Monday 28 December 2015 12:49, UK
Memphis Depay arrived at Manchester United to great fanfare in the summer but he is struggling to live up to expectations. Here, Nick Wright looks at his difficult start at Old Trafford…
Memphis Depay pulled his shirt over his face after gifting Stoke City their opening goal at the Britannia Stadium on Boxing Day, and his disappearing act was complete when he was hauled off at half-time. The 2-0 defeat left Louis van Gaal's future looking more uncertain than ever, but it was an even more embarrassing afternoon for his fellow Dutchman.
Bojan Krcic and Marko Arnautovic increased the pressure on Louis van Gaal.
Before conversation turned to Van Gaal's future in the Sky Sports studio, former United striker Dwight Yorke addressed the error that allowed Bojan Krkic to put Stoke in front. "Memphis Depay's header is the worst diving header I've ever seen," he said. "You have to deal with those situations better, he has to be more decisive."
For Depay, it was another setback in what has been a tough start to life in the Premier League. The £27.9m winger arrived from PSV Eindhoven as one of Europe's highest-rated young talents, and he raised expectations still further when he asked to wear United's iconic No 7 shirt following Angel Di Maria's departure to Paris Saint-Germain.
A stunning double against Club Brugge in August augured well for the 21-year-old, but he has struggled to make an impact since then. Newspaper reports have described him a flashy character who shows up to training driving luxury supercars, but his botched backpass at the Britannia showed a glaring lack of confidence on the pitch. After recent games against Liverpool and Arsenal, it was the third time in 12 Premier League starts that he has been withdrawn at half-time.
Van Gaal's plodding style is not exactly the ideal environment for an attacker like Depay to flourish, but doubts are growing among supporters, and the manager's comments in October look all the more ominous now. "We have seen that some players cannot adapt to the team philosophy," he said. "You cannot know in advance before you buy them. You have to wait and see. That happened with Angel Di Maria and Radamel Falcao."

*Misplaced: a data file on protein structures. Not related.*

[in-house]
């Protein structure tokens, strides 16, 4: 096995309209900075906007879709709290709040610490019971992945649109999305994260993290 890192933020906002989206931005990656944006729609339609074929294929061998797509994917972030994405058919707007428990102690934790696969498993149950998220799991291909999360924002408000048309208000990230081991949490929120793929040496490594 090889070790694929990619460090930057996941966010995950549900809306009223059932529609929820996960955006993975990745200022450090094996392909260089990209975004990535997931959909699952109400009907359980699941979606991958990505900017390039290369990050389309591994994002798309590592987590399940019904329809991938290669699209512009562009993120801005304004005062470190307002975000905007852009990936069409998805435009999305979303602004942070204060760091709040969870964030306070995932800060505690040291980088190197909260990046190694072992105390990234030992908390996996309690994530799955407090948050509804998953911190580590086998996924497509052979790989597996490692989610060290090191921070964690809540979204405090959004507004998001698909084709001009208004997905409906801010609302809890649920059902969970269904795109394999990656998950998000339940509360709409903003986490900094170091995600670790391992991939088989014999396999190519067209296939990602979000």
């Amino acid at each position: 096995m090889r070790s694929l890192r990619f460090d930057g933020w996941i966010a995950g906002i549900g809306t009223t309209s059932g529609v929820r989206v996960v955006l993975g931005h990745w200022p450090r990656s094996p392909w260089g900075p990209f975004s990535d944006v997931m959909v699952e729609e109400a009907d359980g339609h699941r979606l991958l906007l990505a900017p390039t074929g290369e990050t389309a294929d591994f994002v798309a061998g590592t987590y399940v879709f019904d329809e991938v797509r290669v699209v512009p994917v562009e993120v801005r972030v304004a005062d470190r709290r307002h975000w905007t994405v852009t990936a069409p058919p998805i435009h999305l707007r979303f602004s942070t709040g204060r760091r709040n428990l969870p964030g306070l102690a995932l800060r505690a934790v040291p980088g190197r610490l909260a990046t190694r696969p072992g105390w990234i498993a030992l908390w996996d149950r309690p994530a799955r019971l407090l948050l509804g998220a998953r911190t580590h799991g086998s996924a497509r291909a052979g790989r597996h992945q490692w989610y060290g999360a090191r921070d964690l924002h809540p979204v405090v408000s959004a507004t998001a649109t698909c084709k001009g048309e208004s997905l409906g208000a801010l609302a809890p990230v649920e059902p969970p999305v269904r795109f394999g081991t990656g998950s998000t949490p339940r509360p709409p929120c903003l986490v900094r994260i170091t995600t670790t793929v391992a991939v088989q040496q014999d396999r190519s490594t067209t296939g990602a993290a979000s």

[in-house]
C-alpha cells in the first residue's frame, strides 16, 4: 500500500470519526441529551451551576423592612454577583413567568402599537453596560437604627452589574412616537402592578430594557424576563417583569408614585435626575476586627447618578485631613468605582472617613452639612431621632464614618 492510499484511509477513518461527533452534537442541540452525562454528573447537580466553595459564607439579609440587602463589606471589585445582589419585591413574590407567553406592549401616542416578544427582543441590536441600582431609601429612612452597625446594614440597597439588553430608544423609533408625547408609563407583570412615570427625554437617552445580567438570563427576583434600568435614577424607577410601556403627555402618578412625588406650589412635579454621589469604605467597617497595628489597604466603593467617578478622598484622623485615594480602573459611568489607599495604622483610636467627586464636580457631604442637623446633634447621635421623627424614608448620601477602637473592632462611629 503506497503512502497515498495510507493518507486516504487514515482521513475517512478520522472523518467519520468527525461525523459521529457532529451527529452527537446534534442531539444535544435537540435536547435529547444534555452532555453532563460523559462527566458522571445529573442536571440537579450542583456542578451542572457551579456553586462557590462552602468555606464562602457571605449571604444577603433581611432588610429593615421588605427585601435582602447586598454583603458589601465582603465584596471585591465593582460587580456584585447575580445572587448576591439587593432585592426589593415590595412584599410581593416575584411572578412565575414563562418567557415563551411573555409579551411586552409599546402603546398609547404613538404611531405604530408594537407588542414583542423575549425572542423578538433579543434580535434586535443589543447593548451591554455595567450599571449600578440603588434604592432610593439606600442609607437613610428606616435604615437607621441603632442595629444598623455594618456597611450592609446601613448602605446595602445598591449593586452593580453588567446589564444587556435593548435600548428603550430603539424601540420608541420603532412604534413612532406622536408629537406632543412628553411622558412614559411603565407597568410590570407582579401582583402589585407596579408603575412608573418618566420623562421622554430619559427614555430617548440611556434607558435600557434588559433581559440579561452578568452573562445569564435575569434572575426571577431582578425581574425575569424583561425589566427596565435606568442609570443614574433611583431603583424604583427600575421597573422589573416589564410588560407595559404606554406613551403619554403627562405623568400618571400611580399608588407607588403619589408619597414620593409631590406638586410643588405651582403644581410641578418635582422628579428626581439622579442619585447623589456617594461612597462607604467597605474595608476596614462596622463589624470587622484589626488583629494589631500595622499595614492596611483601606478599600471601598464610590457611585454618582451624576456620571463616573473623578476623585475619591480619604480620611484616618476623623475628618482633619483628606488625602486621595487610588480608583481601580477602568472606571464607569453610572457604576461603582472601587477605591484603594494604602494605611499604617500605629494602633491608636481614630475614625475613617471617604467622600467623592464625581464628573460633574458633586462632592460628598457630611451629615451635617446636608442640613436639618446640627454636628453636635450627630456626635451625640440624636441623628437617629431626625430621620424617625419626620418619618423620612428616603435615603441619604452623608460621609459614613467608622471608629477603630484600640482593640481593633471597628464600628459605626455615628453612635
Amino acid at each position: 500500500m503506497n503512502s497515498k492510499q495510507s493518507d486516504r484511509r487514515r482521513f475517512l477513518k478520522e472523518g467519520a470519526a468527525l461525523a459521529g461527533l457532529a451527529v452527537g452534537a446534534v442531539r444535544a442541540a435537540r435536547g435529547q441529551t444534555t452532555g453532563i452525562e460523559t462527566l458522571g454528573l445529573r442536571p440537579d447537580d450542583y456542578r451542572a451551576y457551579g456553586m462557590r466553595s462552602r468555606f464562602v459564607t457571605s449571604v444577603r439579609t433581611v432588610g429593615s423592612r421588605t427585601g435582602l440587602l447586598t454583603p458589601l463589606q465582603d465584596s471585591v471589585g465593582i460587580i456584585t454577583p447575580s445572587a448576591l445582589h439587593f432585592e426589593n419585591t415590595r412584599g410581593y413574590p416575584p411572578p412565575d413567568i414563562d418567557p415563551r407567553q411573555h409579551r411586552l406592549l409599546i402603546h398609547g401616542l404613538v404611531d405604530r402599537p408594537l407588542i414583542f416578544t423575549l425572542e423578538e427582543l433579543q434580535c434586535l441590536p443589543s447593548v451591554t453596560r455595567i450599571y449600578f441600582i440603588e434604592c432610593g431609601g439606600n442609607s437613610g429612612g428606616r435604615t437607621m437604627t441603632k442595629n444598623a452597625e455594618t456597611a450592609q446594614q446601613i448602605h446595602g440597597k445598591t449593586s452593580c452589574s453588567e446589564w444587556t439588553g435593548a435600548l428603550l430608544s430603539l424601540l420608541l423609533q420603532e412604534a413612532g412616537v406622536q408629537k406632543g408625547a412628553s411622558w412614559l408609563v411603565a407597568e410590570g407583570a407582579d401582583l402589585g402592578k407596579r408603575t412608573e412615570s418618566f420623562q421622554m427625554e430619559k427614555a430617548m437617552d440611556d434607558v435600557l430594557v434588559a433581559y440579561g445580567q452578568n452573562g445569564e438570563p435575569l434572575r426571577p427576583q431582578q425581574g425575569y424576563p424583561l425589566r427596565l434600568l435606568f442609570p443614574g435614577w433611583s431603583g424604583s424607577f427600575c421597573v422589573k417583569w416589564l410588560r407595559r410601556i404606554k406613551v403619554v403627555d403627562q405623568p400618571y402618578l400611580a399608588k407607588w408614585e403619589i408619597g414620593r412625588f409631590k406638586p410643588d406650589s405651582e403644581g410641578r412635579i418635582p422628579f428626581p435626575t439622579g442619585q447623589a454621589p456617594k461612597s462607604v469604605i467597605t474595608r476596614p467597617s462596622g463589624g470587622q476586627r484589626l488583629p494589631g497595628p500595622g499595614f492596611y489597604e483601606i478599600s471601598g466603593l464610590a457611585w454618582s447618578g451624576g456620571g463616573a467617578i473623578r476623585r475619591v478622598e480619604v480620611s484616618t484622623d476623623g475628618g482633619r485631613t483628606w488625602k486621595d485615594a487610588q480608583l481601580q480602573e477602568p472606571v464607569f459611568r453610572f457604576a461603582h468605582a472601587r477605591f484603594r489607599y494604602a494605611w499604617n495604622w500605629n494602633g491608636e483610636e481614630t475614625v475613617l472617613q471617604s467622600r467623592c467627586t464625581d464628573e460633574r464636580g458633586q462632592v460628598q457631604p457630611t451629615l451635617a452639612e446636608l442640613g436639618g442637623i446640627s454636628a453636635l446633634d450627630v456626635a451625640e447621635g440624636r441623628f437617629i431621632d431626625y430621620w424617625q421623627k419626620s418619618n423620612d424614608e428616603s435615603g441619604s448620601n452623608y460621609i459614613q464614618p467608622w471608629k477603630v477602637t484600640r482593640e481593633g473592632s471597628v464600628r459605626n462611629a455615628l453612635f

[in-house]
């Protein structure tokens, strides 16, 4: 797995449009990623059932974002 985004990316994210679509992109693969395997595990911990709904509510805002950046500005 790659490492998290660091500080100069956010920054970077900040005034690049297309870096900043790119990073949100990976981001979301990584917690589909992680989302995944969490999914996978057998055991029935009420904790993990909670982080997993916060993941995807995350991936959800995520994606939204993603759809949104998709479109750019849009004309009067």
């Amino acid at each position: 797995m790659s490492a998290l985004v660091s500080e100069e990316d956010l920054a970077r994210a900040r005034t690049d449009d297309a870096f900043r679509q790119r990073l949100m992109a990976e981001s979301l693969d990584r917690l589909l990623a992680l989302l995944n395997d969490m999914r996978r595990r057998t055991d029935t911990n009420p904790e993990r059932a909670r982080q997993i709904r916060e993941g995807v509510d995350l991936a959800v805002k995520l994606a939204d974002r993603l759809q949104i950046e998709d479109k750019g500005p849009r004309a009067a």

Last week Depay insisted "failure just isn't an option", but his carelessness at the Britannia hardly inspired confidence, and he admits the difference in quality between the Eredivise and the Premier League has taken him by surprise. "It's frustrating," he added. "I know I can do a lot better. I just had to settle in and get used to the football, to my new life in England.
"When playing in the Premier League, you have to be on top of your game every time. The difference is enormous. Defenders are physically strong, very fit and aren't afraid of anything. That was new to me. Good just isn't enough when you're playing for United."
Depay scored 22 goals in 30 league appearances for PSV in 2014/15, but that tally stands at just two in 14 this season. He has had more shots on goal than any other United player, but 15 of his 27 efforts have sailed high or wide, and he has struggled in a creative sense, too, with just seven scoring chances created in 14 appearances so far.
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United's collective struggles have not helped Depay's progress, but his troubles have not been isolated to his club either. He was dropped from the Netherlands squad after their failure to qualify for Euro 2016, and manager Danny Blind was publically critical of his temperament. "In football, you must function in a team - and he doesn't always do that," said Blind. "I told him that when I called him to say he wasn't in the squad. It's something he has to learn."
Blind's comments echoed those of Van Gaal in October, and they point to a loss of focus from a player who is struggling to cope with adversity for the first time in his career. Van Gaal has claimed Depay needs time to adjust, but the move looked like a perfect match in the summer, and it is troubling that the manager who oversaw his impressive performances at the World Cup has been unable to coax more from him at United.
Unlike Van Gaal, Depay does at least have time on his side, but he must look to himself to turn things round. There's plenty of work for United's No 7 to do if he's to start meeting those lofty expectations.